Many veterans when they return home from war face a war within themselves known as post-traumatic stress disorder (PTSD). With between 10 and 20 percent of all veterans having PTSD, according to the U.S. Department of Veterans Affairs, there have been an increasing number of confrontations between law enforcement officials and veterans with the disorder.
To better understand PTSD and what to do when encountering a veteran showing signs of post-traumatic stress (PTS), a College of Communication Arts and Sciences team created a training video for law enforcement agencies to serve as a guide for how they can have a positive impact on veterans in their community who may be struggling with PTSD.
Funded by the Michigan Veterans Affairs Agency (MVAA), the video was co-produced and directed by Amol Pavangadkar, Senior Producer and Specialist in the Department of Media and Information, and a team of 17 College of Communication Arts and Sciences students in collaboration with David Stephens, Executive in Residence in the School of Criminal Justice.
“We received phenomenal support from the Michigan State Police, police chiefs and sheriffs all over Michigan and their respective departments,” Pavangadkar said. “We worked with veterans from recent wars and going back to the Vietnam War, and their stories and experiences helped shape this training video.”
The short-length video, titled “Invisible Wounds: Preparing first responders for veterans with PTS,” is about 18 minutes long so it can be shown during shift changes before officers go on duty.
One goal of the video is to help officers recognize the most common PTSD symptoms, which include flashbacks; frightening thoughts; emotional distress; negative feelings about yourself or other people; inability to experience positive emotions; having overwhelming guilt, depression or worry; feeling emotionally numb or hopeless about the future; losing interest in activities that were once enjoyable; being easily startled; feeling tense or “on edge;” trouble concentrating; angry outbursts; self-destructive behavior; memory problems; and difficulty sleeping or maintaining close relationships.
“The interesting thing with post-traumatic stress, as is the case with most disorders, is that while there are a set of symptoms, which tend to be somewhat universal and commonly shared, it is highly individualized,” said Robert Fabiano, a Psychologist who was interviewed for the video. “So two individuals who experience similar events may have entirely different reactions.”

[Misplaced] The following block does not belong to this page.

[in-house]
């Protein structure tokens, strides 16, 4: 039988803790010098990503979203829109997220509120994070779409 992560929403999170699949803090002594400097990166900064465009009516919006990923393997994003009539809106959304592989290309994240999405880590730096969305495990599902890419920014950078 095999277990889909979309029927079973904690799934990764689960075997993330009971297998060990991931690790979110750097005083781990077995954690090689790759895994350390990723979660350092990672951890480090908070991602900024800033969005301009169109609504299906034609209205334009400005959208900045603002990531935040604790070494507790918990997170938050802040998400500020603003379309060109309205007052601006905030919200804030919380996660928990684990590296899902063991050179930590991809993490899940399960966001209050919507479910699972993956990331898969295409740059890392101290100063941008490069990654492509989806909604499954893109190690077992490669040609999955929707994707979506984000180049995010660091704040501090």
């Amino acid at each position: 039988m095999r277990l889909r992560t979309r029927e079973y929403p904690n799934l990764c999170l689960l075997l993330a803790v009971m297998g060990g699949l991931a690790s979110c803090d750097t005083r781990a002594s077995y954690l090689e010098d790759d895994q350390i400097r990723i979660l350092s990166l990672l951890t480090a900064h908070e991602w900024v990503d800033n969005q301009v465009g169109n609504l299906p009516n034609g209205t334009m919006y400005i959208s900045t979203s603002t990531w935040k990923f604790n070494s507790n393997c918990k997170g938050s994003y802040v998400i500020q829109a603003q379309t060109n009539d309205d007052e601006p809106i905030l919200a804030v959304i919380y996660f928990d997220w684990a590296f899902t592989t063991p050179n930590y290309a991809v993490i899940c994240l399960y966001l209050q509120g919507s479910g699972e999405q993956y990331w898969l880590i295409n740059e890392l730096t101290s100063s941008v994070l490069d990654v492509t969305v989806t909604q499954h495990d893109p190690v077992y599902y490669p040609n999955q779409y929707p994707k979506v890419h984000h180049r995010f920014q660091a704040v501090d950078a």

Several veterans were interviewed for the video and shared their stories. Due to post-traumatic stress, the veterans say they have lost marriages and have dealt with isolation, alcoholism, drugs and out-of-control anger.
“This is a very real subject and it plays out on 22 veterans a day on average who commit suicide,” said Jeff Barnes, Director of the Michigan Veteran’s Affairs Agency. “But the resources are just as real and a lot of times what we find is we don’t make that connection in enough time. So our goal with this is to let people know there are options available and to let veterans know they are not in this alone.”
The video offers these keys to a good officer/veteran interaction:
- Use police officers who are veterans if available
- Slow the situation down
- Be a good listener
- Be empathetic and convey respect
- Ask them about their service or their family
- Get on their level
- Allow event ownership to provide a sense of control
"One thing I thought was interesting is that a law enforcement response to a situation involving a veteran undergoing a PTSD episode is somewhat contrary or counter-intuitive to the usual procedures an officer employs when arriving on scene, which emphasizes the importance of the training," Stephens said.
Making an Impact
A premiere of the video was held last June in Studio 134-D of the Communication Arts and Sciences Building. It also was shown to the Governor's Council on Law Enforcement and Reinvention. The video is now being used at law enforcement agencies across the state. It can be viewed in three different parts:
Veterans, law enforcement officers and those who worked on the project attended the premiere.
“For all you students, you have no idea the kind of impact you have made with a single video that is not even 20 minutes long,” Barnes said after the screening. “So on behalf of the nearly 700,000 veterans in the state of Michigan, I thank you for the work you have done and the time you contributed to it.”
The students who worked on the project did so as a way to gain real-world experience.
“This is the first time I had ever worked on something where I was really using the stuff I had learned in class professionally,” said senior Media and Information major Trevor Ferla, who was one of the videographers on the project. “Beyond that, I learned a lot about people with PTSD. Doing those interviews and hearing the stories and the ways that you can help people, that also was a big part of the project for me.”
To honor their efforts, Pavangadkar and Stephens were each presented with MVAA Directors medallions for exemplary service towards veterans.
Currently, the 34 hours of video footage collected for this project is being edited and repurposed to create a general outreach and information feature to air on WKAR-TV early next year.
By Kimberly Popiolek, Communications Manager
Share via these networks: